Croatia coach slams referee after opening game defeat
SAO PAULO (Reuters) - Furious Croatia coach Niko Kovac blamed "out of his depth" referee Yuichi Nishimura and warned the World Cup could turn into a circus after a contentious penalty decision effectively cost his team the opening game of the tournament against Brazil.
Japanese ref Nishimura ruled that Croatia's Dejan Lovren had fouled Fred when the Brazilian fell to the floor with 20 minutes remaining and the score at 1-1. Neymar converted the penalty for his second goal of the game and they went on to win 3-1 in Thursday's Group A match.
"This was ridiculous today, and if we continue in this way we will have a circus," Kovac told a news conference dominated by questions about the penalty.
"If that's a penalty, we don't need to play football any more. Let's play basketball instead. The lads played their hearts out but that was outright thuggery by a referee who was just out of his depth for a game of this magnitude."
Kovac, who said his team deserved at least a draw from a match played at a packed Corinthians arena in Sao Paulo, also felt Oscar's third goal near the end of the game should not have been allowed due to a foul earlier in the move.
"Was there a foul on my player? Yes. It was a foul. But that's life. We will march on. We will not be swayed."
Kovac, stony-faced yet calm, praised his team, which took the lead in the 11th minute after an own goal by Marcelo, and had several scoring chances during the rest of the match.
"My lads have fought for two years to reach the World Cup. They worked hard, prepared, and then they were faced with such a penalty decision here. You can imagine walking into our dressing room - what kind of mood my lads are in."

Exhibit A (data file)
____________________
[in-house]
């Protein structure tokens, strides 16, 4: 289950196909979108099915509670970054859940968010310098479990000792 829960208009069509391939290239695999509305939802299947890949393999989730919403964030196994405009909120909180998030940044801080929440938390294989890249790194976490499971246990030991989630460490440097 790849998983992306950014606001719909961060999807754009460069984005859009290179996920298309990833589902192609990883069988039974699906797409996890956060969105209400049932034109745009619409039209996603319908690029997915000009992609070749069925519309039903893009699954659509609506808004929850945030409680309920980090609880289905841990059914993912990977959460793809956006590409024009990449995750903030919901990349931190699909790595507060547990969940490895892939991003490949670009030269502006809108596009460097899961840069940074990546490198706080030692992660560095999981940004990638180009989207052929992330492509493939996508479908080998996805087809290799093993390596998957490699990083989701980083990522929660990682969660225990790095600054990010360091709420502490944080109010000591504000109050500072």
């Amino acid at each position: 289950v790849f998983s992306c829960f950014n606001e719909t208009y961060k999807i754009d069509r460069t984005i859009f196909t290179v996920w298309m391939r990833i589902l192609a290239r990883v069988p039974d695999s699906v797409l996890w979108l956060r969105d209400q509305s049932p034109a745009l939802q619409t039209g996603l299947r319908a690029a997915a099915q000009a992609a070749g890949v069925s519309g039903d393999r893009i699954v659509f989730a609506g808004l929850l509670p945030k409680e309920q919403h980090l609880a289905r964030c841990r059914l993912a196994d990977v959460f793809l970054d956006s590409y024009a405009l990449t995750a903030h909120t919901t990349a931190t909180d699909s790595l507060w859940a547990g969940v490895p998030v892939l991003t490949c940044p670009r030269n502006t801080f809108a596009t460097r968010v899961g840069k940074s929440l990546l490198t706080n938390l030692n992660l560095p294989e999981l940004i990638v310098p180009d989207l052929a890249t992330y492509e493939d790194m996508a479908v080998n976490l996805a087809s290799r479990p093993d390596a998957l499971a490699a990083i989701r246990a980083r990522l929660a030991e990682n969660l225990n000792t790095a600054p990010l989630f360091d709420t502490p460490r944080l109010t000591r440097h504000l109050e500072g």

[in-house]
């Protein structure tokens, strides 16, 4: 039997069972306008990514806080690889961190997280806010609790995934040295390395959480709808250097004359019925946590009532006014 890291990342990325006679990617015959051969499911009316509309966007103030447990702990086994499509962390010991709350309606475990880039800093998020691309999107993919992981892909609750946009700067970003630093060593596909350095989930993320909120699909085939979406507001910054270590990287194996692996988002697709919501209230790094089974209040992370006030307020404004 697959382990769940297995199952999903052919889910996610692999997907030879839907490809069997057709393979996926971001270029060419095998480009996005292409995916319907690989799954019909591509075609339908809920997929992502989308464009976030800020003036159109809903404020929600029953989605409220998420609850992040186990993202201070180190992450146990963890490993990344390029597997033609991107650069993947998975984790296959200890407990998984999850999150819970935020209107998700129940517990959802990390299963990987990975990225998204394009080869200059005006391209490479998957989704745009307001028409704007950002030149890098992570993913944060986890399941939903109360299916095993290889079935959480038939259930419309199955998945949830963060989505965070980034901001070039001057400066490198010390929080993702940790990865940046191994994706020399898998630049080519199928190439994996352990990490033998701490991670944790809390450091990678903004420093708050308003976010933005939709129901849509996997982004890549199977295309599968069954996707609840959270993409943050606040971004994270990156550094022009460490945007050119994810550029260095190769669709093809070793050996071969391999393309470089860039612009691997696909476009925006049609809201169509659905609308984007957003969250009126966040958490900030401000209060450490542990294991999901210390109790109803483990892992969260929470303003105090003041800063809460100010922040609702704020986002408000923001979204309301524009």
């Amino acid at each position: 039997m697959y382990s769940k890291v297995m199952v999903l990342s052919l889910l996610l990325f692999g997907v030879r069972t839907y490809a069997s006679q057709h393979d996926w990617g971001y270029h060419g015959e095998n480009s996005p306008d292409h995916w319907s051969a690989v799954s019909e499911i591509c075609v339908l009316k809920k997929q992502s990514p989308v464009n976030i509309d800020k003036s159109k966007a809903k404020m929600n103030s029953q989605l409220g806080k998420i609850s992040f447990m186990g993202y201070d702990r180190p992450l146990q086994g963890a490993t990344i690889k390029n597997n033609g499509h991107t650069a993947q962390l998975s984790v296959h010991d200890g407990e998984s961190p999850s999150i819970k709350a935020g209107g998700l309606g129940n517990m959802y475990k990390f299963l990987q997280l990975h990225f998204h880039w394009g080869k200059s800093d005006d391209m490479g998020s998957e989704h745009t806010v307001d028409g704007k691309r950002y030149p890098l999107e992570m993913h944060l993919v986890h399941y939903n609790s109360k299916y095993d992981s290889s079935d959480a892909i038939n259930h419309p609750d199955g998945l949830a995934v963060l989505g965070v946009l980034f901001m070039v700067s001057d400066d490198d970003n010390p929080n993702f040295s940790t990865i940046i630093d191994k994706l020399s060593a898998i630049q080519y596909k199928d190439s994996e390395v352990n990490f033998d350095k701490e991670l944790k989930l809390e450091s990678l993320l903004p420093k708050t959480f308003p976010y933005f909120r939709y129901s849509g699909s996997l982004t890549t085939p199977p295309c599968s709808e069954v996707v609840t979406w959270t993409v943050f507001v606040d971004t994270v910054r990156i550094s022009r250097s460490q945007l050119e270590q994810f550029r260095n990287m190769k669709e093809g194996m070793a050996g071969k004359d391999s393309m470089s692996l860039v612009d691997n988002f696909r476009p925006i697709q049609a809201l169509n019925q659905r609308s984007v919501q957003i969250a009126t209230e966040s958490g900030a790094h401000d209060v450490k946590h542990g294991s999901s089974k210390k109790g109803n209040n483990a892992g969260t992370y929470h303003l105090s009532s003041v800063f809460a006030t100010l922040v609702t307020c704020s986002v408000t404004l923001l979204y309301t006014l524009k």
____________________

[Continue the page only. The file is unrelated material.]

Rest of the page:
Kovac said he did not blame Fred for his theatrical fall. "The referee was well-placed, he was not unsighted, he saw everything and he took that decision," he said. "I don't blame Fred at all."
Croatia's fans were also furious with the Japanese official.
"I'll never eat sushi again," said Goran, a Croatian fan who attended the game as he ate dinner afterward. "I guess the world was against us today."
Despite the setback, Kovac said he remained confident his team could progress from the group. They play Cameroon in the hot and humid Amazon city of Manaus on June 18 and Mexico in Recife five days later.
"I am optimistic," he told Croatian television. "Naturally the lads are a bit down after this, but we will be up again as soon as we've had something to eat. We just have to make our way into the knockout stages because we are definitely good enough."
Kovac said he looked forward to welcoming back Mario Mandzukic into the team for the next two games, after he was suspended for the opening encounter.
(Additional reporting by Zoran Milosavljevic and Brian Winter, Editing by Nigel Hunt)
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